As part of my larger project to investigate the issue of information and email overload, I have been conducting a rather large literature review of current research that has been done on it. While doing so, I’ve gathered several very interesting quotes and figures about the costs of information overload, and the negative effects it has on us.
Here are some of the highlights, or lowlights, depending on how you look at it (emphasis added):
“In fact, research conducted…shows that the problem cost the U.S. economy around $997 billion in 2010.”
– Jonathan Spira, 2011. Information Overload: None Are Immune. Information Management, 21(5), 32.
“Still, a survey of 2,300 Intel employees revealed that people judge nearly one-third of the messages they receive to be unnecessary. Given that those same employees spend about two hours a day processing e-mail (employees surveyed received an average of 350 messages a week, executives up to 300 a day), a serious amount of time is clearly being wasted.”
“But one calculation by Nathan Zeldes and two other researchers put Intel’s annual cost of reduced efficiency, in the form of time lost to handling unnecessary e-mail and recovering from information interruptions, at nearly $1 billion.”
“A study by Microsoſt researchers tracking the e-mail habits of coworkers found that once their work had been interrupted by an e-mail notifi cation, people took, on average, 24 minutes to return to the suspended task.”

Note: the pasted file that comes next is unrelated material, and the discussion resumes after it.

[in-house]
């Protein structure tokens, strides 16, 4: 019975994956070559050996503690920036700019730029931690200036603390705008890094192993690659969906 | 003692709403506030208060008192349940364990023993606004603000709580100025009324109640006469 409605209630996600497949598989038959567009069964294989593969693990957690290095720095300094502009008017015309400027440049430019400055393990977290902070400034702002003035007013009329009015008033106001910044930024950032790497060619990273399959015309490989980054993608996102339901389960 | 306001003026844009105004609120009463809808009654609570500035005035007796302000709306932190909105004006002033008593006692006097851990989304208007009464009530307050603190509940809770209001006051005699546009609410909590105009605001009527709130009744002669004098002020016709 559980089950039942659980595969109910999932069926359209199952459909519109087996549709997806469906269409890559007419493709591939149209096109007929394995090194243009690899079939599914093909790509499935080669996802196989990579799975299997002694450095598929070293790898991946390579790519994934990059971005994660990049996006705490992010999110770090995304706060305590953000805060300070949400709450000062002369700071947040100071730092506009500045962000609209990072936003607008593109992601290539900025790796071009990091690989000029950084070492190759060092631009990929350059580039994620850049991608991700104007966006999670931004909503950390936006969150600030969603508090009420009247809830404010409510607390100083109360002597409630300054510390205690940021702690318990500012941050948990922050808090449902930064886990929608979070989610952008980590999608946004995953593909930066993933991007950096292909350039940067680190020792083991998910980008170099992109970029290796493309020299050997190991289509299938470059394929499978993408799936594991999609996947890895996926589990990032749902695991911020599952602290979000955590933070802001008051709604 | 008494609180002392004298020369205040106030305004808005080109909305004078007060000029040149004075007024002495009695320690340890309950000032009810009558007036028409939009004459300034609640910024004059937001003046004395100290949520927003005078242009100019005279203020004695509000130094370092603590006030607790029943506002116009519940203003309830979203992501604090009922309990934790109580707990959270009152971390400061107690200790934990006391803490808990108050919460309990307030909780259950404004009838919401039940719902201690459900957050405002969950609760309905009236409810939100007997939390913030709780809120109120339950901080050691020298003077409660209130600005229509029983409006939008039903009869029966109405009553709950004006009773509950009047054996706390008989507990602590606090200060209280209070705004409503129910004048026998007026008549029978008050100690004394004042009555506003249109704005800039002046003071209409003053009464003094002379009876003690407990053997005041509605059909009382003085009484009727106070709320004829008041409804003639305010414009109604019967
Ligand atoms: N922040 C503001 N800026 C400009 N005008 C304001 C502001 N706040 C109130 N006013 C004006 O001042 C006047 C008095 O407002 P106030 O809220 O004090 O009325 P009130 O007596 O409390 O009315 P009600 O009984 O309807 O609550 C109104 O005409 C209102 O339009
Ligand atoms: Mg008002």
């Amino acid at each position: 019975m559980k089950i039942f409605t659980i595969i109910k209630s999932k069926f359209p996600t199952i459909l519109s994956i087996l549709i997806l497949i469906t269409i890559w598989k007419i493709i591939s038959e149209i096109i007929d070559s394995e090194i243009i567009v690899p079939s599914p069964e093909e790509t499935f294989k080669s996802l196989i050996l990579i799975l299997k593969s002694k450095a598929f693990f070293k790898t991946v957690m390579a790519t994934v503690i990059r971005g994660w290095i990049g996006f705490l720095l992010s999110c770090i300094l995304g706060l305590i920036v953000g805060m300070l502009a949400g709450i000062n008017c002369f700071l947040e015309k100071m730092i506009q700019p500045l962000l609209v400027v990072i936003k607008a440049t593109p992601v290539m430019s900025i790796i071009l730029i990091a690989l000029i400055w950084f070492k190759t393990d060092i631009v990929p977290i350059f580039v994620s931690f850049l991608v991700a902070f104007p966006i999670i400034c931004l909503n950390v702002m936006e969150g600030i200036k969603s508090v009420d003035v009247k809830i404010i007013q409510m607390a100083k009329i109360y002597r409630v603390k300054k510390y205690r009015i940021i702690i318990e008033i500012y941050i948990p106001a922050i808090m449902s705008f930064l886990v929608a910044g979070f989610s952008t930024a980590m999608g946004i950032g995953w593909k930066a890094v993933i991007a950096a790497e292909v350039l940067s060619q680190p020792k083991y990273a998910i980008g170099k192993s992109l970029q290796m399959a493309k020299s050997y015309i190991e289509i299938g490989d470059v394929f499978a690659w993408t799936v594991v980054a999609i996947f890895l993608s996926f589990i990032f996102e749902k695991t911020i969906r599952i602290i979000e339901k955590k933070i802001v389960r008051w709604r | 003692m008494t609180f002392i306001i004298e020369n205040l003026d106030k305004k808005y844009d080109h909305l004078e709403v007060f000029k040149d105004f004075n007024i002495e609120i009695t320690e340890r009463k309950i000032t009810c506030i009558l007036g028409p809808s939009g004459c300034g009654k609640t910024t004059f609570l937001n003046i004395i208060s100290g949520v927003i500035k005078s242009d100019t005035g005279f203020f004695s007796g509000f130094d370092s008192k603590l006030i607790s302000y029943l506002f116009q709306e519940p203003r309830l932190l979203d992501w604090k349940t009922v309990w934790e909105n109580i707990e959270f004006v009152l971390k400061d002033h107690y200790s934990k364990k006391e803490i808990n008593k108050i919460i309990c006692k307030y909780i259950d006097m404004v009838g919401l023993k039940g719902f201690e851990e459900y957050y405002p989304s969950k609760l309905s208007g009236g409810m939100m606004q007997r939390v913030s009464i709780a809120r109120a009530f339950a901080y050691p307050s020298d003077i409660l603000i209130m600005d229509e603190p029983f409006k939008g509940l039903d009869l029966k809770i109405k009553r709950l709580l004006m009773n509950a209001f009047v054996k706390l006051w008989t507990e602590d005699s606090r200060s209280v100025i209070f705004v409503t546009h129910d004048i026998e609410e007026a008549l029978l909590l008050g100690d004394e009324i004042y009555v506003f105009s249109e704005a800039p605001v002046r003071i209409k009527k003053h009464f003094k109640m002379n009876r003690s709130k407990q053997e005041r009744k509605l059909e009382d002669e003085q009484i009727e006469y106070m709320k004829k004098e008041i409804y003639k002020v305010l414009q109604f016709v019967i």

– Paul Hemp. (2009). Death by information overload. Harvard Business Review, 87(9), 83–89. Harvard Business School Publication Corp.
“Stressed IT professionals are linked to issues of organizational commitment, turnover intentions, and work exhaustion.”
“Two recent studies have emphasized the importance of technostress by studying the impacts of technostress. These studies have found that individuals experiencing technostress have lower productivity and job satisfaction, and decreased commitment to the organization.”
– Ayyagari, R., Grover, V., & Purvis, R. (2011). Technostress: Technological Antecedents and Implications. MIS Quarterly, 35(4), 831-858.
So let’s review. Information overload costs the US economy nearly an estimated $1 trillion dollars, and one company alone $1 billion dollars. As Mr. Spira points out, if a company were to recognize that cost for what it is and write it off their books, it is such a substantial amount that it would require disclosure to the SEC and shareholders. Email overload results in a massive amount of wasted time, and it can take the average worker up to twenty-four minutes to return to full productivity after answering emails. Finally, information overload leads to “technostress”, which can cause workers to have decreased job satisfaction, lower productivity, and higher turnover. Ouch!
This is a material problem that we are facing today. For comparison, it is estimated that spam caused a $20 billion drag on the US economy in 2010— pittance compared to the cost estimated of IO. Companies have spent fortunes coming up with ways to combat spam. Now an incentive exists to make a similar investment battling the even more serious problem of information and email overload.